GUERILLA tactics to undermine the Royal Family have always been unpopular among the Welsh. Republican posters in Cardiff, Swansea and Aberdare last year missed the point when they proclaimed, “Wales doesn’t need a prince.”

We may not need the royals but we long for them to reign over us. More than other Britons, who should be more appropriately classed as Elizabethans rather than Monarchists, the Welsh will celebrate the upcoming Jubilee weekend and champion their next Prince of Wales when the time comes.

Long-aching nationalists have always sought to win the argument; but, if we are honest, few of the Welsh are bothered about the tragedy of their great princes from Llewelyn to Glyndŵr.

Alas the grand narrative of English conquest and subsequent centuries of humiliation has never captured the public imagination of a relatively conservative public.

READ MORE: Leigh Jones: Welsh hearts and minds are needed for a republic

In more recent times, the edge of radicalism that flashes throughout the arc of Welsh history has, however, reappeared: more powers, more protection for the language, more independence. Still the monarchy is immune.

A recent poll by Beaufort Research found that – excluding “don’t knows” – 70 percent of the Welsh public want to see Prince William made Prince of Wales at an investiture.

The support for next weekend’s Jubilee weekend is even higher with 73 percent of Wales being interested in its events, according to the think tank British Future.

Like with other issues, the question of nationalism and the future of the UK most prominent, the Welsh seem like outliers compared to Scots and even show more enthusiasm than parts of England for maintaining relations with neighbours.  

The Royal Family plays a largely symbolic role in Welsh society, increasingly a public brand rather than an institution, that appeals to a country lacking in glamour and celebrity.

The Duke and Duchess of Cambridge have a unique ability to do this, reaching out to different age groups and backgrounds while providing the pomp and ceremony the Welsh are partial to.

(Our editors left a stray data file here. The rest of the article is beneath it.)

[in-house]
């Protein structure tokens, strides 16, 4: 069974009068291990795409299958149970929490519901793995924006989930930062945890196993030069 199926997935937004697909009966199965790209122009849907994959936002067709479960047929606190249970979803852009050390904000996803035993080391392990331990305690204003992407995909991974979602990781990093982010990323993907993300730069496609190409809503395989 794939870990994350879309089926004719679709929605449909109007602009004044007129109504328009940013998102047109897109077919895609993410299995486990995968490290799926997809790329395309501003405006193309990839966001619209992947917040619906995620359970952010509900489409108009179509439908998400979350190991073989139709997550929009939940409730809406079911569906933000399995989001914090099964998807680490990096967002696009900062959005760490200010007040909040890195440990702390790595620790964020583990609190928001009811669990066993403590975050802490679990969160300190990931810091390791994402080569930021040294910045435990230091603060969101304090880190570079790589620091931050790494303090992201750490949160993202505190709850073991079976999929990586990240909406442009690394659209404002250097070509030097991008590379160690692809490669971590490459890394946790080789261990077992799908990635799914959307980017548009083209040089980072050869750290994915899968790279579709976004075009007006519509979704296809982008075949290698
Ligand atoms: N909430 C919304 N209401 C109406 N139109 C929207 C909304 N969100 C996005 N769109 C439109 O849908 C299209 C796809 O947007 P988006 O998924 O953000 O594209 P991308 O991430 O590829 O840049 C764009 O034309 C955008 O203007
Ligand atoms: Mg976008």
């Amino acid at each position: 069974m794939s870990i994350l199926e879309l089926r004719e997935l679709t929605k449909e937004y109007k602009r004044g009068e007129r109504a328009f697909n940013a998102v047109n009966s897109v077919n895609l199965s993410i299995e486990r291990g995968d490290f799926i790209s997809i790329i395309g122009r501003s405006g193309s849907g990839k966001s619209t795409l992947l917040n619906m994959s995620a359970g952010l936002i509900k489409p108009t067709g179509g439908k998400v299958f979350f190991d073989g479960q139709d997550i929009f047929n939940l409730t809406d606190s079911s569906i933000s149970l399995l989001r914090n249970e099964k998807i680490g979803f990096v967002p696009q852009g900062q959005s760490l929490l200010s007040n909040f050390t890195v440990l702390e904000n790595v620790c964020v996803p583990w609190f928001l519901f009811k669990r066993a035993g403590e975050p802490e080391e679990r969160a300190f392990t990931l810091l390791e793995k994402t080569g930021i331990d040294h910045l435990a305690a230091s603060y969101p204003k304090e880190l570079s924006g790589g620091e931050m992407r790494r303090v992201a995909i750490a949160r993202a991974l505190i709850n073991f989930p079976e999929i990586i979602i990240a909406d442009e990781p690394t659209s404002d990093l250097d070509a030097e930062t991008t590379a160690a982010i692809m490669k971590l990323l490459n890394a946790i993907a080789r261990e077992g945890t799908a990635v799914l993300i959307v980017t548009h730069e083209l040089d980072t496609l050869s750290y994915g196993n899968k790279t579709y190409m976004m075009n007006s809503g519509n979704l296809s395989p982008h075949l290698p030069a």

That doesn’t mean the next Prince and Princess of Wales face no peril: Wales in 2022 is flooded with institutions reflecting national identity and a solid left-wing government supported by Plaid Cymru.

It is a nation very different to when Prince Charles strode through the gates of Caernarfon Castle half a century ago.

Younger royals have benefitted from the strong groundwork that has been laid by the current Prince of Wales since that controversial day.

Prince Charles has been the most recognisable Cymrophile to hold that post in history. Advisers have helped him and the Royal Family become more ingrained in Welsh life, setting up headquarters in Myddfai just outside Llandovery.

As Prince of Wales, he has always understood his place in a complex lineage of predecessors, with an acute antenna for Welsh nationhood that is far greater than many politicians in the Senedd.

Of all the UK’s four nations, Wales appears to enjoy royalty most. This is not a symbol of a conquered peoples’ deference but their craving for institutions that bring people together.

Perhaps the symbolic resonance of the monarchy is a form of escapism for the Welsh, a reminder of what keeps things ticking across Britain.


The Jubilee celebrations will not electrify every street in Wales filled with tea and cake but there will be plenty that will turn out, in line with traditions of the occasion but also what the Welsh enjoy doing as a communitarian nation.

There are limits to the pervasiveness of royalism, too. The Welsh government was right not to distribute the platinum jubilee children’s book en masse to primary schools, following accusations that it was Anglocentric and did not give enough focus to the respective histories of Wales, Scotland and Northern Ireland. 

This was not a hiccup from Buckingham Palace but the UK government, who fail to understand the magic of royalty is as a subtle presence in society rather than as a dominating feature of national identity.

Wales is the best case study. In no place across Britain have the royals mastered their presence among subjects. It may upset some quarters of Welsh Labour and Plaid Cymru but there are still plenty among them who long to see the prestige of a Prince of Wales and a Royal Family present in Wales.

And those on the opposite side of the debate, a dream of a Welsh republic has never been so distant. Just watch the celebrations unfold next week to find out.

If you value The National's journalism, help grow our team of reporters by becoming a subscriber.